Trading Now

Trading Now

Tuesday, July 28, 2009

A look at Volume and the futility of mutual fund management

*HFT has become the talk of the town of late so I decided to look for a Chart to illustrate some possible effects from low volume yet high stock prices. Rick Santelli, the Bond guy at CNBC, has been squawking about HFT and low volume and tonight he was hosting Fast Money. I felt as though my old pal Dylan Ratigan was back on top. Santelli knows that the recent run up into earnings season was done on such pathetic volume that there could only be one reason: program trading (Black Box is programmed to buy or sell at certain levels). Program trading allows companies like GS, who get orders from the Treasury to make sure those bank stocks don't go down below their secondary offering price at all costs, to make it look to ijiot sucker investors who feel they missed the rally, that the stock market is going to continue to go ever higher and why aren't I invested? That's what I hear all the time too: "I saw the market is up today, shouldn't I be putting money in?" Of course I say: NO! But trying to explain why has made people sick of listening to me.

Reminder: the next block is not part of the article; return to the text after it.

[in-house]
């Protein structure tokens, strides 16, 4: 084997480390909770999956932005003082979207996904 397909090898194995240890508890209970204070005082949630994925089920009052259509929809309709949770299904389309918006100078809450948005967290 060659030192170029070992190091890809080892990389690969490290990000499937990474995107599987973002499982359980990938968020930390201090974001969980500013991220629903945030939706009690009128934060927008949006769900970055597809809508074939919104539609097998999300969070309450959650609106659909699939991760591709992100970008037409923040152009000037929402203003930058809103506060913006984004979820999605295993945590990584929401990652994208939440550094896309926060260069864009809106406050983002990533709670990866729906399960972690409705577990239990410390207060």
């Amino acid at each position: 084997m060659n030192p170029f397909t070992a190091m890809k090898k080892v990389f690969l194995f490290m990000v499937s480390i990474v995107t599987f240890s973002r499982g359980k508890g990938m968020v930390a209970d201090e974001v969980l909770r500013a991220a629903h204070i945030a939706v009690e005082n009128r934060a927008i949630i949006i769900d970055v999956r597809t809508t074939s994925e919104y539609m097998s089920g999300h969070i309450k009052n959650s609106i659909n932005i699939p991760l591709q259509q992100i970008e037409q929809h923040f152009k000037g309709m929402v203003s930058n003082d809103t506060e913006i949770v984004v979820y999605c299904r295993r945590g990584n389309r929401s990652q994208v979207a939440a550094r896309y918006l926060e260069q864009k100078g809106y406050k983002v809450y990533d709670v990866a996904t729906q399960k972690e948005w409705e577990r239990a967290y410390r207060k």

The most interesting thing is notice when the volume really spikes, either when selling is cascading, or after the market already is at the top. In other words, the market catches the most people at the worst time: either you are selling when everyone else already has or you are buying when everyone has already left. This next chart will illustrate why you haven't made any money in the past decade. Mutual fund ijiots only buy when everyone else has already left YOU holding the bag.

HFT and program trading Black Box' only make it look like the market will never fall down. What you don't know is that stocks go up and down every day, based on EARNINGS. But when things are RIGGED, like they have been for months, then you buy at your own peril. When companies have run out of cost cutting ideas and people to fire, then we will see who is made of something that resembles a STRONG company. Stocks are still over priced and P/E ratios are still too high relative to this Recession. If the government and GS don't get out of the way, the loss will be too much for people to bear for a very long time.
David Swenson, the Yale Endowment Portfolio manager, considered to be a genius, says not to buy Mutual Funds. So why not listen to him instead of me for a change.

No comments:

Post a Comment


Wikinvest Wire